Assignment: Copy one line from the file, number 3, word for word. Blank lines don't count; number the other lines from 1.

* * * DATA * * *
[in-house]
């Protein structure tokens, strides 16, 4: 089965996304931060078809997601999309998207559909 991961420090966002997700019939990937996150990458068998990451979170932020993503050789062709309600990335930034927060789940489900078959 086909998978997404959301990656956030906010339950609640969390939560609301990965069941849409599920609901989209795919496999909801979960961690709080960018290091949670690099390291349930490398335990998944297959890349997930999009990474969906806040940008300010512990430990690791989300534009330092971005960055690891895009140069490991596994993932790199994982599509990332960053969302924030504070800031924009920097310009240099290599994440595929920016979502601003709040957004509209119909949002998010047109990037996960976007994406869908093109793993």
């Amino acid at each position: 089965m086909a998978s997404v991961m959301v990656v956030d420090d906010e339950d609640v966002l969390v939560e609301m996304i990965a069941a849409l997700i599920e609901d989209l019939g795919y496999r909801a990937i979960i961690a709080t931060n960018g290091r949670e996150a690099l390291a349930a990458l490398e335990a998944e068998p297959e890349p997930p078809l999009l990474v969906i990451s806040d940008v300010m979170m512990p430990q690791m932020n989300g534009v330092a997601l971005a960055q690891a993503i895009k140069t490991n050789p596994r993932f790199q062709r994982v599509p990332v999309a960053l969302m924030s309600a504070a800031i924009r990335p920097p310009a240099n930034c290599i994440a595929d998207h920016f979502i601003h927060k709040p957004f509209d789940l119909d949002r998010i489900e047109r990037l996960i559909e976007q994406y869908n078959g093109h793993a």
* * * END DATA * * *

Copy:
């Amino acid at each position: 089965m086909a998978s997404v991961m959301v990656v956030d420090d906010e339950d609640v966002l969390v939560e609301m996304i990965a069941a849409l997700i599920e609901d989209l019939g795919y496999r909801a990937i979960i961690a709080t931060n960018g290091r949670e996150a690099l390291a349930a990458l490398e335990a998944e068998p297959e890349p997930p078809l999009l990474v969906i990451s806040d940008v300010m979170m512990p430990q690791m932020n989300g534009v330092a997601l971005a960055q690891a993503i895009k140069t490991n050789p596994r993932f790199q062709r994982v599509p990332v999309a960053l969302m924030s309600a504070a800031i924009r990335p920097p310009a240099n930034c290599i994440a595929d998207h920016f979502i601003h927060k709040p957004f509209d789940l119909d949002r998010i489900e047109r990037l996960i559909e976007q994406y869908n078959g093109h793993a």